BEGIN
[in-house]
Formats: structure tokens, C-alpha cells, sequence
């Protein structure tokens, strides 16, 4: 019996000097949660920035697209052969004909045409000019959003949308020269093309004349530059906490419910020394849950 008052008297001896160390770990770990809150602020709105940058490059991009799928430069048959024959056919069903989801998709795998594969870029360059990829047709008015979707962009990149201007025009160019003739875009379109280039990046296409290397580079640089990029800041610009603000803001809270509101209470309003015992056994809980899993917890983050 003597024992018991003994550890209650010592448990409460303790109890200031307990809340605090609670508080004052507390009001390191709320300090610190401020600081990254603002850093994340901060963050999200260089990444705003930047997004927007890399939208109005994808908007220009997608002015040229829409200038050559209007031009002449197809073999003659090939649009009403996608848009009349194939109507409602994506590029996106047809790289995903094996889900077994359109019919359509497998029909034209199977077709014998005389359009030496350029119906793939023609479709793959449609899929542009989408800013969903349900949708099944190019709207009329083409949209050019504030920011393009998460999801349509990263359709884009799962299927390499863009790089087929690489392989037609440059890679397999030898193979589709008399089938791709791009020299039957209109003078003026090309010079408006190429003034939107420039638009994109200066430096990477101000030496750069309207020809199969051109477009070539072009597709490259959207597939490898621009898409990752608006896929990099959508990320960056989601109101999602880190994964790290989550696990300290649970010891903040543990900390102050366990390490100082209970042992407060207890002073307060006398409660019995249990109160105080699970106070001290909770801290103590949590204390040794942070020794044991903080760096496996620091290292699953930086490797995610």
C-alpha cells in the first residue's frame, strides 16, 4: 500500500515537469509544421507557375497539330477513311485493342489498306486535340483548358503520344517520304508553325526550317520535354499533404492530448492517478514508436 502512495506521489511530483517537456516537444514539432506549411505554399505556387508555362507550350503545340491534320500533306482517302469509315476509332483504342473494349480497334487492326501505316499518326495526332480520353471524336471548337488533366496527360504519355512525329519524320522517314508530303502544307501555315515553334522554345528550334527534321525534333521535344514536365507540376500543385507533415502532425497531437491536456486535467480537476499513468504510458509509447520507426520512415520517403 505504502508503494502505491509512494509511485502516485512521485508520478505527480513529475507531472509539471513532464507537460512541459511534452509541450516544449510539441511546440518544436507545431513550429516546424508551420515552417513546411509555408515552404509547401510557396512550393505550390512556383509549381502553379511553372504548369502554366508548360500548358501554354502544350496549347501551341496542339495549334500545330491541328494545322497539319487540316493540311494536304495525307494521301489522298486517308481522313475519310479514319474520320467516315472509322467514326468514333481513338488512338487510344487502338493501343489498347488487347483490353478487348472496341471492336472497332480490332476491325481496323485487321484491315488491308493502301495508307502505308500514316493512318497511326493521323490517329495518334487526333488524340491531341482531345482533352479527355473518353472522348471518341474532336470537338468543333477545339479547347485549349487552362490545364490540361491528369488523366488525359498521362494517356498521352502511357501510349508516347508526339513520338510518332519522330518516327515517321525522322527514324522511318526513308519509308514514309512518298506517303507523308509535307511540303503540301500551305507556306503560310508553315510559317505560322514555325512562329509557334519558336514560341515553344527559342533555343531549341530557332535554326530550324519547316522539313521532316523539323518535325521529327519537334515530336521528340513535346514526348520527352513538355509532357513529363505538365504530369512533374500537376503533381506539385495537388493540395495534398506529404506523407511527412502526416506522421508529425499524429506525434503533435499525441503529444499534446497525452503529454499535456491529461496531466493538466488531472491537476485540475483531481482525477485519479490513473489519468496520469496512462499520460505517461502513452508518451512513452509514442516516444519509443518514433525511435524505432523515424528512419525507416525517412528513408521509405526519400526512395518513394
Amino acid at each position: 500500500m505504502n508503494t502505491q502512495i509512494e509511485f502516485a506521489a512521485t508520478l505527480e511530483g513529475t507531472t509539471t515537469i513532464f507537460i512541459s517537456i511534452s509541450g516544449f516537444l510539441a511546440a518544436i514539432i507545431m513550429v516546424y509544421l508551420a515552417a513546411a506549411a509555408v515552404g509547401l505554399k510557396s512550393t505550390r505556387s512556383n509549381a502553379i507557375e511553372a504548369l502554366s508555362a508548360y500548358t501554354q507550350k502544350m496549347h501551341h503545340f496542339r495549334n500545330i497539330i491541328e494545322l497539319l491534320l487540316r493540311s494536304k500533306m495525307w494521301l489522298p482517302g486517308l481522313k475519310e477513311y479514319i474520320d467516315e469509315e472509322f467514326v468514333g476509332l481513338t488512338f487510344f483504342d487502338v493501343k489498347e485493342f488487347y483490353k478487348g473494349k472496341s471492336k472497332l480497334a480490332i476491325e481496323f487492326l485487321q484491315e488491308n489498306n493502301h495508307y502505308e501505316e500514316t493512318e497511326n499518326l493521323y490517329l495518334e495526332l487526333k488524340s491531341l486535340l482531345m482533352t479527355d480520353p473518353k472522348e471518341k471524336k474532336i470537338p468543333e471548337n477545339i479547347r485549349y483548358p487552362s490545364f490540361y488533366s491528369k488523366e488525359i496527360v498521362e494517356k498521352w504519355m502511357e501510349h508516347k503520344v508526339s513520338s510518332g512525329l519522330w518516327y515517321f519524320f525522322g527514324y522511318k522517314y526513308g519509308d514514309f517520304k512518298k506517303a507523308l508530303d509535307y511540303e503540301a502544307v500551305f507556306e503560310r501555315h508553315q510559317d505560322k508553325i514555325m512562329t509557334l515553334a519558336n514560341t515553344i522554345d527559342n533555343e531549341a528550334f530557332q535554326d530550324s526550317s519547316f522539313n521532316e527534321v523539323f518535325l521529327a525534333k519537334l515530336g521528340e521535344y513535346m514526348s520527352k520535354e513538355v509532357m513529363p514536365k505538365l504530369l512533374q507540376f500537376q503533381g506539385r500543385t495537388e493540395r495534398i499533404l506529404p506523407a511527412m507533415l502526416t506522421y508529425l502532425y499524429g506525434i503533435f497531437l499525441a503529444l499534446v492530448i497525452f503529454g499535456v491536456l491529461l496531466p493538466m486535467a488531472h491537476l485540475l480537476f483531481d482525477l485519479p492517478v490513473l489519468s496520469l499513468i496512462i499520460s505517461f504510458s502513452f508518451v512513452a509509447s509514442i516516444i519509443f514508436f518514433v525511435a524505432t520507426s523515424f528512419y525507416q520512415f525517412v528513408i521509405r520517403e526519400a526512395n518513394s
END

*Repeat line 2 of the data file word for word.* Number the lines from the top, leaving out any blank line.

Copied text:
Formats: structure tokens, C-alpha cells, sequence